Content by English Tutor, Tamsyn Smith
In the short answer section of Paper 1, the focus is on analysis that champions literary techniques. In other words, almost everything you say about the unseen texts should be linked to a technique that is in use.
Often this section of the exam can seem quite daunting. You are used to studying texts over the length of an entire term before being expected to write about them through a lens of formal analysis. To do this for 3 to 5 unseen texts in the space of 45 minutes might appear to be a big ask. However, here are some simple tricks that with practice will help you respond to unseen texts in an original and efficient manner:
Have a thorough understanding of literary techniques.
To write analysis that champions literary techniques you must understand what various techniques mean. In your responses you need to do two main things with techniques: identify them and explain their effect. A successful short answer response does not simply say where a certain technique is found in the text, but also what it adds to the text overall. By understanding the effect, you can link the technique to the ideas you are discussing, creating a coherent and meaningful response.
Have a thorough understanding of the Texts and Human Experiences Rubric.
Paper 1 is focused on the Common Module: Texts and Human Experiences. By having a strong knowledge of this module’s themes and keywords you go into this exam having already engaged with the themes it will ask you to discuss.
Identify the form of the text before anything else.
Under the question number, the exam will outline the form, that is, the type of text. For example, it might say “Text 1 – Poem.” By knowing the form you can narrow down the types of techniques you are looking for. For example, if it were a poem you would focus on finding poetic techniques such as metre, structure and rhyme. In the case of nonfiction, you could focus on identifying the tone, informal/formal language or persuasive techniques. This allows you analyse more quickly; You already know what to look for.
Read the question before reading the text.
Reading the question tells you what to look for while reading the text. A question that asks about paradox tells you to look for paradoxes in the unseen text. A question that asks about individual and collective experiences tells you to look for how these experiences are represented. If you read the text before the question you will likely find yourself going through the text a second time before being able to answer the question. If you know what the question wants first, you can analyse and identify techniques on your first reading.
Annotate the text as you read.
If you are managing to identify techniques, think about the question and read the text all at once, your brain is going to have trouble retaining all the thoughts you are having. How you annotate depends on what works best for you, something you will figure out with timed practice. You could draw arrows to techniques or themes on the side of the page, or simply underline words and phrases that stood out to you as important. When it comes to answering the question and forming a coherent response your annotations will prompt your brain to remember what it was thinking during the reading. Instead of looking at a blank slate, you will see a text that you have already begun to analyse. Whatever method you choose, make sure it is one that will not slow you down too much. Again, this is something that comes with timed practice.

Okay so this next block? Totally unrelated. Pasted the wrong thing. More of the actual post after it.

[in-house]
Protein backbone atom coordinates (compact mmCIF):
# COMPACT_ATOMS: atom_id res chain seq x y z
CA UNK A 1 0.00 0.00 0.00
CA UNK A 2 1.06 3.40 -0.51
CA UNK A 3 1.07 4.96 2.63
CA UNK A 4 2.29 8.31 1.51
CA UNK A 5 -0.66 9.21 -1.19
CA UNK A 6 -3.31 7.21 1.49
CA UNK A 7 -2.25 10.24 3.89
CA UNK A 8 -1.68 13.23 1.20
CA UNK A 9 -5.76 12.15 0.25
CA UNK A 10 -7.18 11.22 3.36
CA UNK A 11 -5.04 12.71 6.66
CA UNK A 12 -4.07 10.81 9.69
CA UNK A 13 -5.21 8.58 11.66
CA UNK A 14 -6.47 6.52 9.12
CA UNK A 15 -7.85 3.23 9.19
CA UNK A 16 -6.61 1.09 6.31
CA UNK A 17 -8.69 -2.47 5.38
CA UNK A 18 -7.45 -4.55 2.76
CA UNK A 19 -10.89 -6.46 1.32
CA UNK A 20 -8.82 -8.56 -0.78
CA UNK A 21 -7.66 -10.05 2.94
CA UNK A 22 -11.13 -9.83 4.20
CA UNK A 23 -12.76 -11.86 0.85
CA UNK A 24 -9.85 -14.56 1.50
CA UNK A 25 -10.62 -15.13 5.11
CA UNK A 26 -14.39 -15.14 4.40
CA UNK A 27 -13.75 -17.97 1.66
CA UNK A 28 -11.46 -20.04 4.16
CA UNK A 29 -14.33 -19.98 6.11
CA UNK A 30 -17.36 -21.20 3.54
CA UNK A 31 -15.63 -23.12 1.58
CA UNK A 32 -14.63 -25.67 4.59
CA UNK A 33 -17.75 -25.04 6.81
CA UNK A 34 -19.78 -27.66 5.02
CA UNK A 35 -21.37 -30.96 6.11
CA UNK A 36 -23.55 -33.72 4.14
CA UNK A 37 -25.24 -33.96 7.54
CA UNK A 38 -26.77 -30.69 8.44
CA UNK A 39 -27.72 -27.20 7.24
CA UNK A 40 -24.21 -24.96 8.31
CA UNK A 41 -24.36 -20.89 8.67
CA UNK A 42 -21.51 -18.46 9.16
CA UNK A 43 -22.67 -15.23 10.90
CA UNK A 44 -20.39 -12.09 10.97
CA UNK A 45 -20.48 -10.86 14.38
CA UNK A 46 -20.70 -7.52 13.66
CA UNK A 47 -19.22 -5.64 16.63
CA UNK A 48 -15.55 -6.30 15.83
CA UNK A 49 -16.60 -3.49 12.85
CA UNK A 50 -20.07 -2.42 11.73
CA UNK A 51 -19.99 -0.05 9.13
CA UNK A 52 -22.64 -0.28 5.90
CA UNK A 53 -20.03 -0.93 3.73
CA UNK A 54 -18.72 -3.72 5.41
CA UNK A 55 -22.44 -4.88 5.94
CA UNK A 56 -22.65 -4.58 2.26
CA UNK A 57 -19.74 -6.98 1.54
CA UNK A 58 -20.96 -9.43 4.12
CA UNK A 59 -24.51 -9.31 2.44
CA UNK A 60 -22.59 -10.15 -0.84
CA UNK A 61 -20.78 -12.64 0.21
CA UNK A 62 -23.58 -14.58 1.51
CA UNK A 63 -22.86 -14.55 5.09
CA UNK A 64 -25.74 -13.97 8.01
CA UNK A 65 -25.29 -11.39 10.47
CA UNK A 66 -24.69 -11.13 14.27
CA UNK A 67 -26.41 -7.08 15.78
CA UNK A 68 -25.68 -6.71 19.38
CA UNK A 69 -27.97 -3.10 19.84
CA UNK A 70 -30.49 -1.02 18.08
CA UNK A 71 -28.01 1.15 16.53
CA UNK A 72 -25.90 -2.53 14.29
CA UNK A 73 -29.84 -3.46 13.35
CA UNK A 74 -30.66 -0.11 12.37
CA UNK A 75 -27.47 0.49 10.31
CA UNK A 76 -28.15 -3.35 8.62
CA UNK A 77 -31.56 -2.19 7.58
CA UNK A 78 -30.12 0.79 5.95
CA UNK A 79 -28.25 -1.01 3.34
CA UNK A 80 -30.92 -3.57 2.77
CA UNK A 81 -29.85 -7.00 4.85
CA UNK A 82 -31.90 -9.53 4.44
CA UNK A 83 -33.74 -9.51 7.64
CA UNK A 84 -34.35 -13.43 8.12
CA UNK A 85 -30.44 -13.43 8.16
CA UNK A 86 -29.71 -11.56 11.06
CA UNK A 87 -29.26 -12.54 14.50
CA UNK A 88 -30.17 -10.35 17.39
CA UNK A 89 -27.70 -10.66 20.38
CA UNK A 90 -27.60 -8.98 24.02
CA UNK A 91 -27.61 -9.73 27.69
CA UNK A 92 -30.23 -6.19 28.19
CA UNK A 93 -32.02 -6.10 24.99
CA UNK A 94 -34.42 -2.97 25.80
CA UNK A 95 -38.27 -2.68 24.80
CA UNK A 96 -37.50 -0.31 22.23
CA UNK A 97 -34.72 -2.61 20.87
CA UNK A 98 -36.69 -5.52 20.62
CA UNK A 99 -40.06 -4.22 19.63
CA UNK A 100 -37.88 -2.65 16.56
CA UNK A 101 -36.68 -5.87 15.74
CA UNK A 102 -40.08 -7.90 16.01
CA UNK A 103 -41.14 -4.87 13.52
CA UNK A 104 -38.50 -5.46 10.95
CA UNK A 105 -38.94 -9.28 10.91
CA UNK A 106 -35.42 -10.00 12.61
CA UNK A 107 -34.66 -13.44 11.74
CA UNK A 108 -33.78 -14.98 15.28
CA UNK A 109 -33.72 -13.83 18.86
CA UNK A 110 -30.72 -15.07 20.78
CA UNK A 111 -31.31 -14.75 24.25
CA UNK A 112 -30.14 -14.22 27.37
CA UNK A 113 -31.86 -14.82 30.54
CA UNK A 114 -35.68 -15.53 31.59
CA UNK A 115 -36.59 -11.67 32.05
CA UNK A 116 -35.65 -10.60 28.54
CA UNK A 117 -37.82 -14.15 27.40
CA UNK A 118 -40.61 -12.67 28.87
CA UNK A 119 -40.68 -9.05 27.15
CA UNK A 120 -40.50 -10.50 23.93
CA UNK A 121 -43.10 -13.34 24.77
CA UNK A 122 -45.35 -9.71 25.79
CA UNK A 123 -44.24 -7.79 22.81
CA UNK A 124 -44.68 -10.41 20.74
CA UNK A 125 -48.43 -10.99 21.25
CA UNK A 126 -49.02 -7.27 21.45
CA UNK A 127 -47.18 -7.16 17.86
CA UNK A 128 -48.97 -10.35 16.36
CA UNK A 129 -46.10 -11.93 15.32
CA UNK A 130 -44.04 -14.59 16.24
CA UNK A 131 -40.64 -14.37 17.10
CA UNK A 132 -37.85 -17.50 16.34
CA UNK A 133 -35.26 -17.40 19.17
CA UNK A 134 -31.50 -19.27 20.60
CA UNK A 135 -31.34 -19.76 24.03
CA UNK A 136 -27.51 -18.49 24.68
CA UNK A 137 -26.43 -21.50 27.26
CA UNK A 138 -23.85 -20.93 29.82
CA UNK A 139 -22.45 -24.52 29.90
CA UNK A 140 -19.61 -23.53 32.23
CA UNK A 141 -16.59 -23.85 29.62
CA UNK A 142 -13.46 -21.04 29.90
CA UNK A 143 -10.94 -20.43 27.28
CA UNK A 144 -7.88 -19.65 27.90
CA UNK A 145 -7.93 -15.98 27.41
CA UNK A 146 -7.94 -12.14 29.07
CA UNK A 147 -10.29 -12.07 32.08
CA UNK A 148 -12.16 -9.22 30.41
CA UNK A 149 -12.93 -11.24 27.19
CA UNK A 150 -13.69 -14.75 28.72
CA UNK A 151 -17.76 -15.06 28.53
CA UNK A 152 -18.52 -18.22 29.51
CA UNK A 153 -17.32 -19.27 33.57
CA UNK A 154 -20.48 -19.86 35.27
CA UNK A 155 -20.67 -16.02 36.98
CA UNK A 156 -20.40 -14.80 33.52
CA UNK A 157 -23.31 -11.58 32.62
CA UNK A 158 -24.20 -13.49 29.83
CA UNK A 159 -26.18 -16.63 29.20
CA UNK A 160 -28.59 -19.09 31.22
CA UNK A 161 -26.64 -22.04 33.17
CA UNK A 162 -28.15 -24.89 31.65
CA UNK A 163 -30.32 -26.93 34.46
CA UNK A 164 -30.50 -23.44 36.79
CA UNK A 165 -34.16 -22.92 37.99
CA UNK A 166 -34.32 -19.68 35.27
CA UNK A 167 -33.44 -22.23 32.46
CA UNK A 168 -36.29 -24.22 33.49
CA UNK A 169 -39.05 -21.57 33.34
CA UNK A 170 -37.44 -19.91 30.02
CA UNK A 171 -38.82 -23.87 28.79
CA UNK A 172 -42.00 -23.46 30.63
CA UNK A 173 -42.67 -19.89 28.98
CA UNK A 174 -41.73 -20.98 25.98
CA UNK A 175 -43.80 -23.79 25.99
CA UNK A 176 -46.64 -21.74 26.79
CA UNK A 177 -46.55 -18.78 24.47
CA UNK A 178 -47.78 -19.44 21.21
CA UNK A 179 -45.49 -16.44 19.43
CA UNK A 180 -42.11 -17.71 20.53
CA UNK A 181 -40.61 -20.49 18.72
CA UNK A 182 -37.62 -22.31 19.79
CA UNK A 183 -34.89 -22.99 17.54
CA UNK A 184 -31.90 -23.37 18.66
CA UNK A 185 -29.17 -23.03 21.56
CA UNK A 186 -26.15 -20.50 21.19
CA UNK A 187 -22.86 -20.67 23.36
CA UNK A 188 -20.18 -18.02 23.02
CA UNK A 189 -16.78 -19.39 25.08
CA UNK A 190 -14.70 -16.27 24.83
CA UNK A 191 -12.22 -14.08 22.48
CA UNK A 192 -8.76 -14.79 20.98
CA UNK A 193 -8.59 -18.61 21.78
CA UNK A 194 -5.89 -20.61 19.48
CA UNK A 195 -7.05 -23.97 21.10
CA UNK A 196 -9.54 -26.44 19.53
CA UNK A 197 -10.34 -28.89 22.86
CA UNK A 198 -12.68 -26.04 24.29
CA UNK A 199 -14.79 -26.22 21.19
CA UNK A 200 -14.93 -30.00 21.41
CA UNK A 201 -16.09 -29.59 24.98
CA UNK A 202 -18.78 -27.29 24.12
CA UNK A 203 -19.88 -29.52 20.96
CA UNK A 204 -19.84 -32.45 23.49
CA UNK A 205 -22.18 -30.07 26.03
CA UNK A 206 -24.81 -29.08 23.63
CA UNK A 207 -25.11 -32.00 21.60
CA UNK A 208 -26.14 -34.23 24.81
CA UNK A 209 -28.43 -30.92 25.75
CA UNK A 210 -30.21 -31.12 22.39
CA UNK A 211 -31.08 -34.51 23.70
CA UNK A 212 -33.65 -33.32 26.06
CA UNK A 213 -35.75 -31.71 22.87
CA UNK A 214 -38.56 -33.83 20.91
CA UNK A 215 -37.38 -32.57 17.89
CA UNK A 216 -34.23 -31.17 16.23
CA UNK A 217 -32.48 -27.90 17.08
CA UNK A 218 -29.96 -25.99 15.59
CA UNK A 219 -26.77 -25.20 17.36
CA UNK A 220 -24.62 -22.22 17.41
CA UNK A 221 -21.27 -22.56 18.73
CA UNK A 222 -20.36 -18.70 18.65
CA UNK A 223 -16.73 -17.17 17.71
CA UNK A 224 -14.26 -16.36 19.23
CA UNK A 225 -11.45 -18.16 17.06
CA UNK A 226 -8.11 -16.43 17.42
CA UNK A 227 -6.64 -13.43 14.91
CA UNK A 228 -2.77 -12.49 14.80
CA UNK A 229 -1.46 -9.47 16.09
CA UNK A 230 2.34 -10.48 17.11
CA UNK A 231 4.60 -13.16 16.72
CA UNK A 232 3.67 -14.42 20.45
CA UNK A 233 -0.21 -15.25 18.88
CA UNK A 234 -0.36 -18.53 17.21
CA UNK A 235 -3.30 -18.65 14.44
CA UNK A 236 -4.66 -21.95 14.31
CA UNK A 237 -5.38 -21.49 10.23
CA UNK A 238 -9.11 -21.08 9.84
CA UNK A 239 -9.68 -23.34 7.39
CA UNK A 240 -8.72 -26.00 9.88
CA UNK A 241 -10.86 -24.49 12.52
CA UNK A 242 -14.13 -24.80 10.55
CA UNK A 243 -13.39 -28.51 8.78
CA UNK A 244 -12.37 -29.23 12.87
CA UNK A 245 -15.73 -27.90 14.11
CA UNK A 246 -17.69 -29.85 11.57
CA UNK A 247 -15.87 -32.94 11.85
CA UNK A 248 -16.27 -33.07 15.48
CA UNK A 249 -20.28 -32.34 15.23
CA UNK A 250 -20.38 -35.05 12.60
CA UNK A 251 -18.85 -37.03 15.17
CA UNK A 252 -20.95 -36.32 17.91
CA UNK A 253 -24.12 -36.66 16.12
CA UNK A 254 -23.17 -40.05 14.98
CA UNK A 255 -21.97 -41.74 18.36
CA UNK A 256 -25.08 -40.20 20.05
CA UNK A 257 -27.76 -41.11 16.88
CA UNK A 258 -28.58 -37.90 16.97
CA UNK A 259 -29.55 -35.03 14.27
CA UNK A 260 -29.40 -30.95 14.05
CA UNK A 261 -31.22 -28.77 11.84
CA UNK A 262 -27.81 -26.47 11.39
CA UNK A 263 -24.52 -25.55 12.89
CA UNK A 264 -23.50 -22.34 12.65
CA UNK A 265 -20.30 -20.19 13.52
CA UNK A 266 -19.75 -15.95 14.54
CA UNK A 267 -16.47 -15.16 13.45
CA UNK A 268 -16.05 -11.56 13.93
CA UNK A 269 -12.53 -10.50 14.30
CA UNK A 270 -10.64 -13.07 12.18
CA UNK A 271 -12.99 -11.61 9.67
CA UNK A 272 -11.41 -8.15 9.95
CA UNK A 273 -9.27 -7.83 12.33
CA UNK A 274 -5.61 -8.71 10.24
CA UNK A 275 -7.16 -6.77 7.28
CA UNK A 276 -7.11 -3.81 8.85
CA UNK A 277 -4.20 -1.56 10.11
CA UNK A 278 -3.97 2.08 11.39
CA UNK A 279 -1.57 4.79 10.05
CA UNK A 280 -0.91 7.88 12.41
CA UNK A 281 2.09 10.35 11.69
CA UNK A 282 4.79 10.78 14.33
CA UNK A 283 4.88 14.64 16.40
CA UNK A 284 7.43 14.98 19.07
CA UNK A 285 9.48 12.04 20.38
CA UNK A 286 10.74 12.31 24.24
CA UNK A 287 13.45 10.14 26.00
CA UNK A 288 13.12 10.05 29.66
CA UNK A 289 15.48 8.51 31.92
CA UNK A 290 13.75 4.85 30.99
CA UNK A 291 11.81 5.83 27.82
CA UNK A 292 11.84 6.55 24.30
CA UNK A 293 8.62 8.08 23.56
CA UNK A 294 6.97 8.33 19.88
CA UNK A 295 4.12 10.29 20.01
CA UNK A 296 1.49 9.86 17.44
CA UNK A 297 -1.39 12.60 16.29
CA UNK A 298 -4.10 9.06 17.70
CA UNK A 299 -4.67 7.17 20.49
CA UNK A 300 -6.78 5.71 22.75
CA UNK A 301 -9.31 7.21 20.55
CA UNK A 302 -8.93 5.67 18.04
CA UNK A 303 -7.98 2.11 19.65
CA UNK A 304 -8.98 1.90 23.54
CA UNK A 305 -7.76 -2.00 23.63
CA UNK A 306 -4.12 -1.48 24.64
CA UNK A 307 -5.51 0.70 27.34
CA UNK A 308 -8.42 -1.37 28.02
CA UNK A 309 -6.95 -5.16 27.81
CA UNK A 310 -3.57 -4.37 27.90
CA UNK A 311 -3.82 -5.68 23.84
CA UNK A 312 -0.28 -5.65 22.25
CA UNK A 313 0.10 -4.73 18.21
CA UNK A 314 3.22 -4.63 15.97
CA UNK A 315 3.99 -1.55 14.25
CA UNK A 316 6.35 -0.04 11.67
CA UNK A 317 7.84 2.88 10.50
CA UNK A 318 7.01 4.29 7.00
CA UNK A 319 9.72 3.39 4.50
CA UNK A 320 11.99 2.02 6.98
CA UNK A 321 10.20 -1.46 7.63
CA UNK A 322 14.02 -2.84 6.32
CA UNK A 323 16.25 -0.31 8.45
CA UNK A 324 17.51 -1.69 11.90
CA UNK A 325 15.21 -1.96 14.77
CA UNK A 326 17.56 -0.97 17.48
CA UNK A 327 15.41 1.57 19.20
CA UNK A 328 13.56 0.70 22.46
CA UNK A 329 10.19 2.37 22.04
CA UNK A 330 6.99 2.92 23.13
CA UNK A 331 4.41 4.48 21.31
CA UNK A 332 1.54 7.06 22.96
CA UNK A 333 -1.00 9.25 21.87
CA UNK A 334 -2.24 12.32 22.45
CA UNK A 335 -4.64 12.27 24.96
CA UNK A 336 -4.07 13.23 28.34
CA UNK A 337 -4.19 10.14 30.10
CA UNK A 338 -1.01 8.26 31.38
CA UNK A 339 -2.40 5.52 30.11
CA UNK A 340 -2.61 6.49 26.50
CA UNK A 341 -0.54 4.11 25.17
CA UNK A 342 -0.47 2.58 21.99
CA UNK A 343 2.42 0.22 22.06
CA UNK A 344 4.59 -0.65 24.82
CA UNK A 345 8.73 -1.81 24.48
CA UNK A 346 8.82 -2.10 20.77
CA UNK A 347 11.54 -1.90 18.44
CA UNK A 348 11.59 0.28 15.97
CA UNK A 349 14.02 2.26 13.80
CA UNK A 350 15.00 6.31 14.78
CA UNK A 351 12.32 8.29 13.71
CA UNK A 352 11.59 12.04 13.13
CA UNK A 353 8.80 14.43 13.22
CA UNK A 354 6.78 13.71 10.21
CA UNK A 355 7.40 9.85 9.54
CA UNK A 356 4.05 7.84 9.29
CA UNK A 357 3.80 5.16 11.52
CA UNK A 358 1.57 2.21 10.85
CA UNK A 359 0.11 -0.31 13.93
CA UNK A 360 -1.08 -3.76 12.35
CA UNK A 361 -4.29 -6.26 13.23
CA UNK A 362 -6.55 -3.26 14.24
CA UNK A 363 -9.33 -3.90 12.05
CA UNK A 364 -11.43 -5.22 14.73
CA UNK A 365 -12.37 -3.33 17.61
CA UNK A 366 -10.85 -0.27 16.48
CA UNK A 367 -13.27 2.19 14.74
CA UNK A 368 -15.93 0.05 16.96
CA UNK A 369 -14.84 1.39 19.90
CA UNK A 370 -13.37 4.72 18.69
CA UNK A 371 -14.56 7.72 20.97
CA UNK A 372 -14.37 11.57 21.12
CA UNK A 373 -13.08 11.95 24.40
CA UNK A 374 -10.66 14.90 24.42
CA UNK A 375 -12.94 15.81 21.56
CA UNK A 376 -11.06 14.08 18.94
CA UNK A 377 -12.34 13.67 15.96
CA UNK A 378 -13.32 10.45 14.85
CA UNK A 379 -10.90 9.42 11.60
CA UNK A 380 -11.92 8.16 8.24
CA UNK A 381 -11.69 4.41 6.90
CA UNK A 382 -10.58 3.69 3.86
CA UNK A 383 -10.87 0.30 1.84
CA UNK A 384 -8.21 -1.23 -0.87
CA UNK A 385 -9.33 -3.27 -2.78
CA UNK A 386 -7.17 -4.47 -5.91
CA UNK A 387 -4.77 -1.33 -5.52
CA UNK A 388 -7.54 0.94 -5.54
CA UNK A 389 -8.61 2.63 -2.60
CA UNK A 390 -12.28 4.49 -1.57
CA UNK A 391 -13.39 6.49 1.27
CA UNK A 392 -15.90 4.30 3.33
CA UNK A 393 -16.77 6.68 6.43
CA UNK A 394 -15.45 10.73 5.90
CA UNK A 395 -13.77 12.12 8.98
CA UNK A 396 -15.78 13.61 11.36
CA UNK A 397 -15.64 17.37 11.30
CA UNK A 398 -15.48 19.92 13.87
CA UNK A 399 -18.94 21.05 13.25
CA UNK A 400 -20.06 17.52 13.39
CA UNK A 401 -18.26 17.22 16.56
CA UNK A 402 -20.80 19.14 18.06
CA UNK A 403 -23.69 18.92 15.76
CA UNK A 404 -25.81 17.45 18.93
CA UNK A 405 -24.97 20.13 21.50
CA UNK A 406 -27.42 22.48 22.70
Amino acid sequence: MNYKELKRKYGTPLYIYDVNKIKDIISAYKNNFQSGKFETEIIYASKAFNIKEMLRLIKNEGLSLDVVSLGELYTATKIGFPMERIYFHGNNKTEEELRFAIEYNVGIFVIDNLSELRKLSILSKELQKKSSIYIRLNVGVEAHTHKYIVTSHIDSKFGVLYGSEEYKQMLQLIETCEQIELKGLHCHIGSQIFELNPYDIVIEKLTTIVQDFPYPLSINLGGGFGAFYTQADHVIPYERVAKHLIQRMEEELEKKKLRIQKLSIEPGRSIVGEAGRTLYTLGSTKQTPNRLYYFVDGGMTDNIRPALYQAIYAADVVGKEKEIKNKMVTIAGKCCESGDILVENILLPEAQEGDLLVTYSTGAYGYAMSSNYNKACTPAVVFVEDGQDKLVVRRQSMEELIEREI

Analyse, don’t describe.
The markers are looking for analysis, not description. Instead of saying, “the characters do this” or “this happens” which is simply a description, talk about what the author does in terms of techniques. Most importantly, talk about the effects of these techniques on the overall themes.
Keep an eye on the time and allocate this time well.
Since you are used to writing 800-1000 word essays, it will probably be easy for you to write too much for your short response, especially if the unseen text is long and has many techniques to draw on. Not all questions are worth the same marks and you should allocate your time depending on this. While the lines on the page are a good indication of the expected length, this varies depending on your handwriting size. A better indicator is the amount of allocated marks. The section is worth up to 20 marks and is to be completed in 45 minutes, meaning that each mark should take up 2 minutes and 15 seconds of your time. So a three mark question should take almost 7 minutes to complete, while an 8 mark question should take closer to 18. You don’t need to bring in your calculator and work out the exact seconds, instead just be aware of how long you are spending on various questions. As a backup plan, if you struggle with writing too much start with the question worth the most marks. It’s better to rush a 3 mark than an 8 mark response. Conversely, if you feel you write too little, ease your way into the section by starting with the shorter response and building up to the longer one.
You have heard the word practice a lot in these strategies because of how important it is. These strategies do not replace timed practice. Rather, they will be most successful when you practice applying these to your writing under timed conditions.